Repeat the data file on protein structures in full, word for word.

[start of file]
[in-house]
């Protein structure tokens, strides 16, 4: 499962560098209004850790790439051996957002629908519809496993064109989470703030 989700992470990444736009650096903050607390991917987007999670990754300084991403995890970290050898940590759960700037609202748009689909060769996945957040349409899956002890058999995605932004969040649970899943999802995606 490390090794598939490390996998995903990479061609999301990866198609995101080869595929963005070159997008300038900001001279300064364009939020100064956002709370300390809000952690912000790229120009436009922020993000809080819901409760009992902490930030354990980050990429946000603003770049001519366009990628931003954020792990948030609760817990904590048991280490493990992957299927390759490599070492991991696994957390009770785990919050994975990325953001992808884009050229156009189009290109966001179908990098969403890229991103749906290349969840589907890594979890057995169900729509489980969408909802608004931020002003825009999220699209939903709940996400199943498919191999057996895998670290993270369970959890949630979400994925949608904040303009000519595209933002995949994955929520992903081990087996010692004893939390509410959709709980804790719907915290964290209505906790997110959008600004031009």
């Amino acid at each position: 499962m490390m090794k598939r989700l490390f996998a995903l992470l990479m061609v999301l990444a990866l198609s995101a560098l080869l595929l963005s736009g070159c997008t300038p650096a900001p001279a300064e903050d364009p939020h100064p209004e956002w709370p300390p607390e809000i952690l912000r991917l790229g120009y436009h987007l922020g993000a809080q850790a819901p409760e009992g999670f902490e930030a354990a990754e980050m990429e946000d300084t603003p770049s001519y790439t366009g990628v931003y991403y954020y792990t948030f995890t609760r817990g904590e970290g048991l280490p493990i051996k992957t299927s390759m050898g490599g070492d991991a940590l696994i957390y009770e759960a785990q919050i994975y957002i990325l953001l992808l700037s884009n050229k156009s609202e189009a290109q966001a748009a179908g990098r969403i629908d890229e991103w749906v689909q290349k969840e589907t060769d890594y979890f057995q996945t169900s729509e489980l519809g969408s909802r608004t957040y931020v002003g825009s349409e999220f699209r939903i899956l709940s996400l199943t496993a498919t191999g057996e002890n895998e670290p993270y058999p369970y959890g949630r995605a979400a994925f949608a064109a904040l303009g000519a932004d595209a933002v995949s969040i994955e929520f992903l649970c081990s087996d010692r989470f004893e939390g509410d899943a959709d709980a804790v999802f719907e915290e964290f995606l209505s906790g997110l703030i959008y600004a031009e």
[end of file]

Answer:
[in-house]
């Protein structure tokens, strides 16, 4: 499962560098209004850790790439051996957002629908519809496993064109989470703030 989700992470990444736009650096903050607390991917987007999670990754300084991403995890970290050898940590759960700037609202748009689909060769996945957040349409899956002890058999995605932004969040649970899943999802995606 490390090794598939490390996998995903990479061609999301990866198609995101080869595929963005070159997008300038900001001279300064364009939020100064956002709370300390809000952690912000790229120009436009922020993000809080819901409760009992902490930030354990980050990429946000603003770049001519366009990628931003954020792990948030609760817990904590048991280490493990992957299927390759490599070492991991696994957390009770785990919050994975990325953001992808884009050229156009189009290109966001179908990098969403890229991103749906290349969840589907890594979890057995169900729509489980969408909802608004931020002003825009999220699209939903709940996400199943498919191999057996895998670290993270369970959890949630979400994925949608904040303009000519595209933002995949994955929520992903081990087996010692004893939390509410959709709980804790719907915290964290209505906790997110959008600004031009």
């Amino acid at each position: 499962m490390m090794k598939r989700l490390f996998a995903l992470l990479m061609v999301l990444a990866l198609s995101a560098l080869l595929l963005s736009g070159c997008t300038p650096a900001p001279a300064e903050d364009p939020h100064p209004e956002w709370p300390p607390e809000i952690l912000r991917l790229g120009y436009h987007l922020g993000a809080q850790a819901p409760e009992g999670f902490e930030a354990a990754e980050m990429e946000d300084t603003p770049s001519y790439t366009g990628v931003y991403y954020y792990t948030f995890t609760r817990g904590e970290g048991l280490p493990i051996k992957t299927s390759m050898g490599g070492d991991a940590l696994i957390y009770e759960a785990q919050i994975y957002i990325l953001l992808l700037s884009n050229k156009s609202e189009a290109q966001a748009a179908g990098r969403i629908d890229e991103w749906v689909q290349k969840e589907t060769d890594y979890f057995q996945t169900s729509e489980l519809g969408s909802r608004t957040y931020v002003g825009s349409e999220f699209r939903i899956l709940s996400l199943t496993a498919t191999g057996e002890n895998e670290p993270y058999p369970y959890g949630r995605a979400a994925f949608a064109a904040l303009g000519a932004d595209a933002v995949s969040i994955e929520f992903l649970c081990s087996d010692r989470f004893e939390g509410d899943a959709d709980a804790v999802f719907e915290e964290f995606l209505s906790g997110l703030i959008y600004a031009e």